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Ste Clotilde

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"it was not considered suitable for the musical requirements of the time. However, I am aware that I have suggested that certain Engilsh organs could be subject to some tonal alterations, in order to make them more musical."

 

(Quote)

 

As I am very weak in english, could you please explain the difference ?

 

There is no difference. I meant by this that I could be considered guilty of the same criticisms which Tournemire made regarding the organ at Ste. Clothilde. However, my comments were directed at a well-known 'vintage' H&H instrument.

 

"An organ is not just a three-dimensional historic document or record"

(Quote)

An organ is a piece of art like any other, we need to keep them, like

the others instruments, or in ten years we shall have to play Bach on synthetizers.

 

I do not believe that your conclusion follows your argument, Pierre. I did not advocate the wholesale destruction (or removal) of any organ(s). However, even 'flûte harmonique' has stated that organs need to evolve.

 

In any case, it is no less logical for me to suggest that if the organ had not changed and developed, we should still be sitting in front of small two-clavier instruments, with nothing more exciting than a Cornet V - oh, and no pedals, either.

 

Certainly, Worcester would never have existed in its late lamented incarnation.

 

. "Each organ has a job to do"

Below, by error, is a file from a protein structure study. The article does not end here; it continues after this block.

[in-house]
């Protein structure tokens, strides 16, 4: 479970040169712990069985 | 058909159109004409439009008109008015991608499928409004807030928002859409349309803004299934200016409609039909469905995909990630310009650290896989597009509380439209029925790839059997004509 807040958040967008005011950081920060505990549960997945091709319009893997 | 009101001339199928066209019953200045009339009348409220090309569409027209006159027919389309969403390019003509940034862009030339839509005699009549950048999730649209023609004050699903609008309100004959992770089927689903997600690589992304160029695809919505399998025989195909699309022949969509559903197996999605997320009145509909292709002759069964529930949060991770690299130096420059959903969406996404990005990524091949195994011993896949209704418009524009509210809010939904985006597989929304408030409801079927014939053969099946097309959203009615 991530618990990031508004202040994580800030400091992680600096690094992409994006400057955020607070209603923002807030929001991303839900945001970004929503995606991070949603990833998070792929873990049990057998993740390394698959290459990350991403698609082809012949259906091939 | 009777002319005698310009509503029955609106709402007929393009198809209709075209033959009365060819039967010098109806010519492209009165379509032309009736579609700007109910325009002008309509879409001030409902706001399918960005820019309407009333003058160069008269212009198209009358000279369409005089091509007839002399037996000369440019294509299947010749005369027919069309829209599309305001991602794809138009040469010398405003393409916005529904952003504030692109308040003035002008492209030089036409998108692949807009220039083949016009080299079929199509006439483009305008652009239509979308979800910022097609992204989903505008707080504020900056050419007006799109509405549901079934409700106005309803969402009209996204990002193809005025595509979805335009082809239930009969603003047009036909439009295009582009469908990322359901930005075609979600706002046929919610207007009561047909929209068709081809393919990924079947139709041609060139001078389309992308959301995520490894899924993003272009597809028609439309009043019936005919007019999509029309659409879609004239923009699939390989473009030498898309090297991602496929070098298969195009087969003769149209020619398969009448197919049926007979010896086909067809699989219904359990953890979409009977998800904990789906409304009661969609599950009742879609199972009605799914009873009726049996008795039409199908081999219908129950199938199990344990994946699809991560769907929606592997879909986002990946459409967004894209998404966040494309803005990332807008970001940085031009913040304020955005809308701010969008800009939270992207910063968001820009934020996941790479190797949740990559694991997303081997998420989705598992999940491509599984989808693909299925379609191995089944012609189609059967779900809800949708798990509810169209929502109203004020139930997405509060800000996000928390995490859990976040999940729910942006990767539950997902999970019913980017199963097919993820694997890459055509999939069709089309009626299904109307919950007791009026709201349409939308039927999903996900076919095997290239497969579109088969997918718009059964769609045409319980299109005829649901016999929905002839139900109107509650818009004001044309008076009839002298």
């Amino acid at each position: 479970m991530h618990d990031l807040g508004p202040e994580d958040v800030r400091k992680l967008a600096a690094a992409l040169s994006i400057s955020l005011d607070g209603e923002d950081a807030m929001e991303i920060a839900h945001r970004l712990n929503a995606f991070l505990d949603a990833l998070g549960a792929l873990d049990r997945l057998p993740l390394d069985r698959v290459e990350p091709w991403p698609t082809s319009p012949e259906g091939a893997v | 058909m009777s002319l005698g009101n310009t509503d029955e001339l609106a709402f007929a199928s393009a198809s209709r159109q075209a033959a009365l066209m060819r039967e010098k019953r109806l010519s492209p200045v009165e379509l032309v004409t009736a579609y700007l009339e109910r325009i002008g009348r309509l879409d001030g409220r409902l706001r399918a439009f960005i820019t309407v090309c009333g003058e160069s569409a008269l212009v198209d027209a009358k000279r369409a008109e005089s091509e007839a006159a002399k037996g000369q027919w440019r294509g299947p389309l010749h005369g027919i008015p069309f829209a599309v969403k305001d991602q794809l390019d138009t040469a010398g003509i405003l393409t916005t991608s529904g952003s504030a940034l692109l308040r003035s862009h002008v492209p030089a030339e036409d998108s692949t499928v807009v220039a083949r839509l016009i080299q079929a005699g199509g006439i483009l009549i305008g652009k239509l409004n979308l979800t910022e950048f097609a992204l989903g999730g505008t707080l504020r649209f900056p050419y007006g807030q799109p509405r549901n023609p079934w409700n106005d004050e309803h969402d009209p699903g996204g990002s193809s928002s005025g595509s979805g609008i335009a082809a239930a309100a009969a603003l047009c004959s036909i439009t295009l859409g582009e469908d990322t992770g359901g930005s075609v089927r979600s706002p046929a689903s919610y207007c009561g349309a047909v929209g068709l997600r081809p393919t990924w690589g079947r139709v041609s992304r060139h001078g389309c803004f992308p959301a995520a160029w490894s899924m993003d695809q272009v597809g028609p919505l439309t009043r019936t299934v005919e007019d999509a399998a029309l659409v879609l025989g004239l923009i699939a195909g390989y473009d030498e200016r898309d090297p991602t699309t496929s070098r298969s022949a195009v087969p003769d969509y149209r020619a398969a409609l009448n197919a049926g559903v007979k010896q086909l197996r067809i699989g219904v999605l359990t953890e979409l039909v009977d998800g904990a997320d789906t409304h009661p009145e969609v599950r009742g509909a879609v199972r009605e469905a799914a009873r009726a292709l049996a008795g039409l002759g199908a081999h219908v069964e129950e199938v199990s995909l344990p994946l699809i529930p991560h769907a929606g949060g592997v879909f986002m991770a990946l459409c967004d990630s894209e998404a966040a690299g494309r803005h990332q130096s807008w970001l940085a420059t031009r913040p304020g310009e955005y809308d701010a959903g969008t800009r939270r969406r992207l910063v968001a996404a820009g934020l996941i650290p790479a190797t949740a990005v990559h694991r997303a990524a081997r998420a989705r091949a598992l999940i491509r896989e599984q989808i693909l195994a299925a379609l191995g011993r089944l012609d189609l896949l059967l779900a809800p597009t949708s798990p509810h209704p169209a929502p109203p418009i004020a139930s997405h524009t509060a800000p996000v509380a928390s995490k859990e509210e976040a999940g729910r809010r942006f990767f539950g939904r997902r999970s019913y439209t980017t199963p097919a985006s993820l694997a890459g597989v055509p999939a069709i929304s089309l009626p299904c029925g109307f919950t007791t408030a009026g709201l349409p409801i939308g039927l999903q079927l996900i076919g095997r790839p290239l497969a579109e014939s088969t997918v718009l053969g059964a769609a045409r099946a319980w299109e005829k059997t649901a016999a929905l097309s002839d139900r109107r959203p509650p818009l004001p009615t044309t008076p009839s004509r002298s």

(Quote)

 

A fridge too. But I hope you'll agree there is a -however small-

difference between an organ and kitchen furniture...

 

Pierre

This seems to me to be a rather flippant analogy.

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Quite so!

And what about La Trinité?: without the changes by Beuchet how Messiaen could have imagine to keep composing for organ?

And Widor at St Sulpice: everyone knows that he thanked ACC many times for his magnificent organ constructed on the basis of Clicquot'work!

 

My argument was not concerned with the organ of La Trinité, nor that of S. Sulpice. In any case, surely this would serve only to re-inforce my original point. The organ of La Trinité is, as far as I know, in the same state that it was when Messiaen was Titulaire; therefore, this gives us an excellent idea of the specific timbres and dynamic levels he called for. Likewise in the case of the organ of S. Sulpice - which has been jealously guarded by at least the last four titulaires. In its present state, it certainly gives a clear guide to the types of combinations and sonority which Widor would have desired. Dupré is more complicated, since British and American influences were at least as important to his music.

 

Cochereau himself was very cool about the organ conception: to his visitors who complained about the deep changes that occured on his NDP organ, he allways said there was a button which would allow them to only use the Vierne tutti and the numerous registrations allowed the concertists to draw aside the new stops!